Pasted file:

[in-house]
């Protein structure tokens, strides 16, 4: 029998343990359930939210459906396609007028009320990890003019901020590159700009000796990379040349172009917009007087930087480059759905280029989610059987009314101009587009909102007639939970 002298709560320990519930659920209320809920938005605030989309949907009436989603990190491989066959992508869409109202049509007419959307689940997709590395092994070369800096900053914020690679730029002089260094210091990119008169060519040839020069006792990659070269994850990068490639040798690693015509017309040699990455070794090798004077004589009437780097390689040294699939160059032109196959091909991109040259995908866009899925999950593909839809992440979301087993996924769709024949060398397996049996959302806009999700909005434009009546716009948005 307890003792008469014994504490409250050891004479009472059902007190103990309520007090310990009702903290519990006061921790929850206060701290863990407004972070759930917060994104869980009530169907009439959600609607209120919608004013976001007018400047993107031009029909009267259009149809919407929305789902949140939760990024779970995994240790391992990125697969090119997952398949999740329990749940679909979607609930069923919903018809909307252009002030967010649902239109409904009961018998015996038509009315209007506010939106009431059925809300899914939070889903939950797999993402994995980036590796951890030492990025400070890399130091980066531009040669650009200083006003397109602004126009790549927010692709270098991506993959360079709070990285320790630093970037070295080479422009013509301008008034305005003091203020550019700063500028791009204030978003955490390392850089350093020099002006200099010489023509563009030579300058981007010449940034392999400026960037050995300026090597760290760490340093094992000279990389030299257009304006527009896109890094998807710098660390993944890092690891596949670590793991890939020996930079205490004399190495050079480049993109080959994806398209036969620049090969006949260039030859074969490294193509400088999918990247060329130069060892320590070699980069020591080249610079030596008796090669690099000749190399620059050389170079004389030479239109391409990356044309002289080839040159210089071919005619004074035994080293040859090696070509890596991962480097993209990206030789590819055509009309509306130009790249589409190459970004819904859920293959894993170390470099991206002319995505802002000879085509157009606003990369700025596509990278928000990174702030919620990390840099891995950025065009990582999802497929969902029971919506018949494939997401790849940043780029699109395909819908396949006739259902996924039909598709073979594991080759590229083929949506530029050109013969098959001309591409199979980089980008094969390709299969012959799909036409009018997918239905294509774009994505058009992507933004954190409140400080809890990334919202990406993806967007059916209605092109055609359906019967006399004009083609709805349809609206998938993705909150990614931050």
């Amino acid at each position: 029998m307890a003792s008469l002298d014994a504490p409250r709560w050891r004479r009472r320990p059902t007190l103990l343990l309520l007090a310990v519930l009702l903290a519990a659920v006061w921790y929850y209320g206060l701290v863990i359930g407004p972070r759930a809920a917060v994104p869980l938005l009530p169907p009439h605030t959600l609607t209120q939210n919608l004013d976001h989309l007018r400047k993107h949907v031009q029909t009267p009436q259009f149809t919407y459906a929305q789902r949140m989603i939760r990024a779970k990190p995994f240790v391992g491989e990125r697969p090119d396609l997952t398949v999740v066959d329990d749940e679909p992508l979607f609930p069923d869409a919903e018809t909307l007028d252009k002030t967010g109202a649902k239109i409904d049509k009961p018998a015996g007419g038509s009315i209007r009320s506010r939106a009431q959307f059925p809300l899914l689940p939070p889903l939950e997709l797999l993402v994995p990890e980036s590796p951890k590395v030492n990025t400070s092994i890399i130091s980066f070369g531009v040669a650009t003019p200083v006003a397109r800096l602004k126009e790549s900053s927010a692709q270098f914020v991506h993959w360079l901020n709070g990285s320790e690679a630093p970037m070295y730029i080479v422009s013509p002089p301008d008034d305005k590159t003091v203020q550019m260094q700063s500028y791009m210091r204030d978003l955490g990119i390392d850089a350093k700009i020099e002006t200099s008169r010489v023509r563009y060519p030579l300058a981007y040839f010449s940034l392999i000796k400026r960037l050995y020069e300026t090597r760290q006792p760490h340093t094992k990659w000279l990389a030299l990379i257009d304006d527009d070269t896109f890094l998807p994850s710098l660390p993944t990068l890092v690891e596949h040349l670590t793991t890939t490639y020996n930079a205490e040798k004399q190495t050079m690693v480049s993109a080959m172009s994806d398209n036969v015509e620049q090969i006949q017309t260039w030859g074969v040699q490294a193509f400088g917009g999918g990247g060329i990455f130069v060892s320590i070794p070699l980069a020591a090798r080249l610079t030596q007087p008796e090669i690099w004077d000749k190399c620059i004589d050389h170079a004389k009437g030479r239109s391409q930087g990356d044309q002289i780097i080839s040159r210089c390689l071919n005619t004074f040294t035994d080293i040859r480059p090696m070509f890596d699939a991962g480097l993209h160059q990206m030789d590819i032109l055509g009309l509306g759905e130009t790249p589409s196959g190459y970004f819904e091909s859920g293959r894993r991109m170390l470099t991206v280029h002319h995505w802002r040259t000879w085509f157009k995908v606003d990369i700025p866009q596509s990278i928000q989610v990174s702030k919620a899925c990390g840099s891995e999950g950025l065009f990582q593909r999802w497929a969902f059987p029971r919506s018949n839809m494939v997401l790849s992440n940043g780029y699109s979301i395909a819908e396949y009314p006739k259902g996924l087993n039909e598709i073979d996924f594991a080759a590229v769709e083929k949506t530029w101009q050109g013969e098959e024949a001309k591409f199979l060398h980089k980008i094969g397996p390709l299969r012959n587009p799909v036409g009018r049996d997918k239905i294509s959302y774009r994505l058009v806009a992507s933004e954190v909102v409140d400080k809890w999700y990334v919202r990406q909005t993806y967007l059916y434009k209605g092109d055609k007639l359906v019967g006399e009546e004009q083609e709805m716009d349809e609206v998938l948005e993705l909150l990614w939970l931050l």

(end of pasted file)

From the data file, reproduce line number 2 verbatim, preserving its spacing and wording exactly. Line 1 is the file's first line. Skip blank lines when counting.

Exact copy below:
């Protein structure tokens, strides 16, 4: 029998343990359930939210459906396609007028009320990890003019901020590159700009000796990379040349172009917009007087930087480059759905280029989610059987009314101009587009909102007639939970 002298709560320990519930659920209320809920938005605030989309949907009436989603990190491989066959992508869409109202049509007419959307689940997709590395092994070369800096900053914020690679730029002089260094210091990119008169060519040839020069006792990659070269994850990068490639040798690693015509017309040699990455070794090798004077004589009437780097390689040294699939160059032109196959091909991109040259995908866009899925999950593909839809992440979301087993996924769709024949060398397996049996959302806009999700909005434009009546716009948005 307890003792008469014994504490409250050891004479009472059902007190103990309520007090310990009702903290519990006061921790929850206060701290863990407004972070759930917060994104869980009530169907009439959600609607209120919608004013976001007018400047993107031009029909009267259009149809919407929305789902949140939760990024779970995994240790391992990125697969090119997952398949999740329990749940679909979607609930069923919903018809909307252009002030967010649902239109409904009961018998015996038509009315209007506010939106009431059925809300899914939070889903939950797999993402994995980036590796951890030492990025400070890399130091980066531009040669650009200083006003397109602004126009790549927010692709270098991506993959360079709070990285320790630093970037070295080479422009013509301008008034305005003091203020550019700063500028791009204030978003955490390392850089350093020099002006200099010489023509563009030579300058981007010449940034392999400026960037050995300026090597760290760490340093094992000279990389030299257009304006527009896109890094998807710098660390993944890092690891596949670590793991890939020996930079205490004399190495050079480049993109080959994806398209036969620049090969006949260039030859074969490294193509400088999918990247060329130069060892320590070699980069020591080249610079030596008796090669690099000749190399620059050389170079004389030479239109391409990356044309002289080839040159210089071919005619004074035994080293040859090696070509890596991962480097993209990206030789590819055509009309509306130009790249589409190459970004819904859920293959894993170390470099991206002319995505802002000879085509157009606003990369700025596509990278928000990174702030919620990390840099891995950025065009990582999802497929969902029971919506018949494939997401790849940043780029699109395909819908396949006739259902996924039909598709073979594991080759590229083929949506530029050109013969098959001309591409199979980089980008094969390709299969012959799909036409009018997918239905294509774009994505058009992507933004954190409140400080809890990334919202990406993806967007059916209605092109055609359906019967006399004009083609709805349809609206998938993705909150990614931050």